These 8 short story anthologies are the best way to get your literary fix

Easy to digest and just as compelling as their full-length counterparts, short stories are the best way to get your literary fix in between the demands of everyday life. From personal snapshots to funny anecdotes, these eight short story anthologies are the ones we are adding to our bedside tables… and you should be too.

The Houseguest & Other Stories — by Amparo Dávila
Terrifying but impossible to put down, these nightmarish tales delve into the lives of Dávila’s remarkable characters lives which are laced with desire, fear, and paranoia. 

Sweet Home — by Wendy Erskine
Via 10 intellectually crafted, wonderfully observed portraits of everyday people with everyday griefs, sorrows, regrets and achievements, Erskine captures life in modern-day East Belfast in all its guises.

The Bed Moved: Stories — by Rebecca Schiff
A blunt and bitingly honest authorial debut, Schiff’s collection of short stories navigates the themes of adolescence, death, sex and singularity with a no-holds-barred approach and an unprecedented wit.

You Know You Want This — by Kristen Roupenian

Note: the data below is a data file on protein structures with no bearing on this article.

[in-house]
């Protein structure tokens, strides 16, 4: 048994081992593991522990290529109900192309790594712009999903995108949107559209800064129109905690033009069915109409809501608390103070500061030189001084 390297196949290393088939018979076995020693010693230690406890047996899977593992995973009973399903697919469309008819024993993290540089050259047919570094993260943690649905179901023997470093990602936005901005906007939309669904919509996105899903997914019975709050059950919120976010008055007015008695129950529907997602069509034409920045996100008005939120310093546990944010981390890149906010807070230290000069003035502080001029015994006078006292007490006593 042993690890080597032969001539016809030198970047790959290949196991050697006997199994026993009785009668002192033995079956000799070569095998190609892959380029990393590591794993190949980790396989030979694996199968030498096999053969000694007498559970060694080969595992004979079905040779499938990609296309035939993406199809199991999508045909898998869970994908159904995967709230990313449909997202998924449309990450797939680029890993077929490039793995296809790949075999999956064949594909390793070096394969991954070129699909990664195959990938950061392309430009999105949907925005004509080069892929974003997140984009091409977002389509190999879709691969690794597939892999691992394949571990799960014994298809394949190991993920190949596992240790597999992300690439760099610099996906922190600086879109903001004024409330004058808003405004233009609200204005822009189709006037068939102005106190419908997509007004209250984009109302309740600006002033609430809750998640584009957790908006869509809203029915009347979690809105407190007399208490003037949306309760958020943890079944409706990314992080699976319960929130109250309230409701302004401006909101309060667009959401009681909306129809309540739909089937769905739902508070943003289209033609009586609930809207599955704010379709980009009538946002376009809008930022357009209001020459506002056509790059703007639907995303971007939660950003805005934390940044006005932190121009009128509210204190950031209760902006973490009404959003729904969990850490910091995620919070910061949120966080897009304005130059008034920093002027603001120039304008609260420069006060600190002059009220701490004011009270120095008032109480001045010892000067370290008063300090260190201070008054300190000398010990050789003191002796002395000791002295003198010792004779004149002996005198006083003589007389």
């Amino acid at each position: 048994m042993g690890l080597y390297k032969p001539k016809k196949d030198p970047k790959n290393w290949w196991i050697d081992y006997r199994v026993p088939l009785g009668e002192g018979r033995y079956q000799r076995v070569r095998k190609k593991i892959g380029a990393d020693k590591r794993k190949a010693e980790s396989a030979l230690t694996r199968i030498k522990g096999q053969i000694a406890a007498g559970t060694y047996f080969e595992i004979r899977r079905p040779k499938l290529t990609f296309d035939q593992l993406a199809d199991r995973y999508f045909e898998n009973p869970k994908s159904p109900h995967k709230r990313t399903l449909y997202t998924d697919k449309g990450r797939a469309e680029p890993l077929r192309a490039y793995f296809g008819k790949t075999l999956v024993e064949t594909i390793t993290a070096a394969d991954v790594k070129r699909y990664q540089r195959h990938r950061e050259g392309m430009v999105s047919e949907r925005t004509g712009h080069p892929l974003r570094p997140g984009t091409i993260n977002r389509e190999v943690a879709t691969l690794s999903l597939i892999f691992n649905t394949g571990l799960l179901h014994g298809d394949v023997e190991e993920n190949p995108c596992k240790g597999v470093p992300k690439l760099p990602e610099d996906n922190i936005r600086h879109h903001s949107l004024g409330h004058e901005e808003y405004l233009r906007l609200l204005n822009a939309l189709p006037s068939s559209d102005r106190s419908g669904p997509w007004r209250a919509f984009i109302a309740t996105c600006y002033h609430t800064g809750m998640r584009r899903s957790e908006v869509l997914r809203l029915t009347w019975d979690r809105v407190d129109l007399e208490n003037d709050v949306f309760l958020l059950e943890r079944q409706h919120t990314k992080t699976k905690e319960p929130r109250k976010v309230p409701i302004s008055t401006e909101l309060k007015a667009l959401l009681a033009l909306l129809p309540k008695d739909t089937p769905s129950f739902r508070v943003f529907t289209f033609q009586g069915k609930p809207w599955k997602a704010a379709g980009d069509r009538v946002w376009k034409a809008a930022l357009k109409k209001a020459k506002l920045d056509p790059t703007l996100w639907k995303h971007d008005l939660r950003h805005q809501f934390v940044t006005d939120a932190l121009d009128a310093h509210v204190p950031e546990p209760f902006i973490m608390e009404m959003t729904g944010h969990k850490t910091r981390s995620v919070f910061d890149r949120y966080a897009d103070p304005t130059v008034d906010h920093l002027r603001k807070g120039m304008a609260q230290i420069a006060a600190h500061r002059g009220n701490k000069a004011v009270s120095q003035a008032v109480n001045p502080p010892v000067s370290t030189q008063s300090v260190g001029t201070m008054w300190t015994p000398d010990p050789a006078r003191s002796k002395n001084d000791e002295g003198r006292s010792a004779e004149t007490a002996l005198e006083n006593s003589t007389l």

A follow up from the author behind the viral phenomenon ‘Cat Person’, YKYWT comprises a compelling selection of darkly funny stories that explore the intricate bonds between sex, gender and power.

The Bus Driver Who Wanted To Be God — by Etgar Keret
With a dose of black humour, Israeli author Etgar Keret delivers a collection of compulsively readable tales which follow the bitter ironies that plague the daily lives of his characters.

You Think It, I’ll Say It — by Curtis Sittenfeld
Engaging from beginning to end, best-selling novelist Curtis Sittenfeld’s short story collection challenges stereotypes about class, relationships and gender in a way that is powerfully touching and inherently relatable. 

Awayland: Stories — by Ramona Ausubel
Eleven narratives that take readers through wonderlands both real and mythical, with author Ramona Ausubel you are just as likely to be journeying through small-town America as you are the very gates of Heaven.

Things We Lost in the Fire: Stories — by Mariana Enríquez
Gruesome yet spell-bindingly brilliant, these wildly imaginative snippets of literature bring modern-day Argentina to the forefront of our attention, highlighting the corruption and bewildering inequality that runs rife.

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